iPad Pro New IPP (10.5 and 12.9 inch) USB C fast charging test results, including 3rd party adapter

Discussion in 'iPad' started by BrettDS, Jun 20, 2017.

  1. BrettDS macrumors 65816

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    Nov 14, 2012
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    Orlando
    #1
    Right now I have a 10.5 and 2nd gen 12.9 inch IPP’s (I’m trying to decide which one to keep). I also have a genuine apple USB C to lightning cable, a genuine apple 29W USB C adapter and an Anker 27W USB C adapter.

    I grabbed my kill a watt power meter and took some measurements. Both Pads were at about 30% during the tests. I also used a genuine apple 12W USB adapter with a genuine apple USB to lightning cable as a baseline.

    Keep in mind that there is some power lost to heat during the AC to DC conversion, so the kill a watt will read a bit higher than what is actually being used by the iPad

    In any case, here are my results:

    2nd Gen 12.9” IPP:
    12W Apple Adapter: 13W, .2A
    29W Apple Adapter: 31W, .49A
    27W Anker Adapter: 33W, .5A

    10.5” IPP:
    12W Apple Adapter: 13W, .2A
    29W Apple Adapter: 31W, .49A
    27W Anker Adapter: 31W, .49A

    So it looks like both the 10.5 and 2nd gen 12.9” IPP’s are both capable of charging at 29W from both the apple and third party adapters. I don’t have a 3rd party USB C to lightning cable, so I wasn’t able to test with anything but the real apple cable.

    Originally I thought that the fact that the Anker adapter was drawing 33W and the apple adapter was only drawing 31W on the 12.9” IPP indicated that the Anker adapter may be less efficient than the apple one. However on the 10.5” IPP both adapters drew 31W, so it may be that the 12.9” IPP is capable of drawing even more power than 29W. I don’t have any more powerful chargers, but it would be interesting to see the results with a bigger charger and the 12.9” IPP.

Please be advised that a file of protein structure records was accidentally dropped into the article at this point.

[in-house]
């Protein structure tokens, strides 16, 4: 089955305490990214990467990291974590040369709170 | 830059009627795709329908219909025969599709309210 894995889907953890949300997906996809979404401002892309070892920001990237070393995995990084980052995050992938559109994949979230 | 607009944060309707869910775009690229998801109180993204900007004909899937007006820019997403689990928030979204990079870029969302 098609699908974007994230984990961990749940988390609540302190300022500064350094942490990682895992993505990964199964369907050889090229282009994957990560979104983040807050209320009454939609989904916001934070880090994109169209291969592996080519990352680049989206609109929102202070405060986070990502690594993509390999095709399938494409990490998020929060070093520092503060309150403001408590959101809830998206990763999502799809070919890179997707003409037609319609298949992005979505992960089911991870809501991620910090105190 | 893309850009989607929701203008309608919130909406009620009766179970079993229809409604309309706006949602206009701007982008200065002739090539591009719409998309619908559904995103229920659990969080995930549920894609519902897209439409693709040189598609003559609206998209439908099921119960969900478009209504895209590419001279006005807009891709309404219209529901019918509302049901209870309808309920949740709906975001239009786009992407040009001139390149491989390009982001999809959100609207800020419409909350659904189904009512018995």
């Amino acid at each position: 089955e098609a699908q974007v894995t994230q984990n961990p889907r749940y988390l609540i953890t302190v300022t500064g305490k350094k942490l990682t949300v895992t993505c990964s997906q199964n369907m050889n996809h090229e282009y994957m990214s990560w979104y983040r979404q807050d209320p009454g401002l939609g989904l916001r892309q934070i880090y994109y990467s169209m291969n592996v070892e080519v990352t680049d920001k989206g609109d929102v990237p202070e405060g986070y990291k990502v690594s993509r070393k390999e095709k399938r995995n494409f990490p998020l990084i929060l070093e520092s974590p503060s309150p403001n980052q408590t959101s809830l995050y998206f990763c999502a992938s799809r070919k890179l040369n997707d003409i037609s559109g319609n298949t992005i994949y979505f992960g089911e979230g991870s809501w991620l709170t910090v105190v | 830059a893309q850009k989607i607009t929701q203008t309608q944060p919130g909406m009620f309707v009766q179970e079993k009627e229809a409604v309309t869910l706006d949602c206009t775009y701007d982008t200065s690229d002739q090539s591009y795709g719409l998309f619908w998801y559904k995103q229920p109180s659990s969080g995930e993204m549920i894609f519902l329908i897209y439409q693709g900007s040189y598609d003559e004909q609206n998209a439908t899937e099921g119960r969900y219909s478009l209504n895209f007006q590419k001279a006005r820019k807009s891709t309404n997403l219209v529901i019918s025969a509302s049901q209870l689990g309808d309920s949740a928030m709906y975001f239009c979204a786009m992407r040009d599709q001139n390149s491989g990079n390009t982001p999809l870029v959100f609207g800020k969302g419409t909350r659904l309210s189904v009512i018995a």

It’s also worth noting that I have the Anker Powercore+ 26800 PD battery, which has a USB C port capable of delivering up to 30W. I have no way of measuring the power output of that battery when it’s connected to my iPads, since the kill a watt plugs into the wall. However I can say that based on charge times when the ipads are connected to the battery, which are very similar to the charge times on the 29W AC adapters, I believe that the battery is delivering a full 29W to both the 10.5” and the 2nd gen 12.9” IPP’s (Again, using the genuine apple USB C to lightning cable here)
     
  2. dav1dd macrumors regular

    dav1dd

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    Oz
    #2
    I clicked through, hoping for times. Just saying :)
     
  3. Analog Kid macrumors 601

    Analog Kid

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    Mar 4, 2003
    #3
    Thanks for the post! Have you happened to check if the Lightning to USB-C cable lets you transfer data at USB 3 speeds?
     
  4. BrettDS, Jun 20, 2017
    Last edited: Jun 21, 2017

    BrettDS thread starter macrumors 65816

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    #4
    I suppose I could try to do some time tests, but honestly I don’t think that info is nearly as useful as charge times can vary considerably depending on whether the ipad is off or on and in use, what the screen brightness is, how hard the CPU is being worked, etc. Additionally, I think other people have already done those tests and you can find those results by googling a bit.

    What I was trying to show here is that both the 10.5 and 12.9 IPP can draw a full 29W from a USB C adapter and that they can also draw a full 29W from a third party USB C adapter (my understanding is that the first gen 12.9” IPP did not work with third party adapters)
     
  5. BrettDS thread starter macrumors 65816

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    #5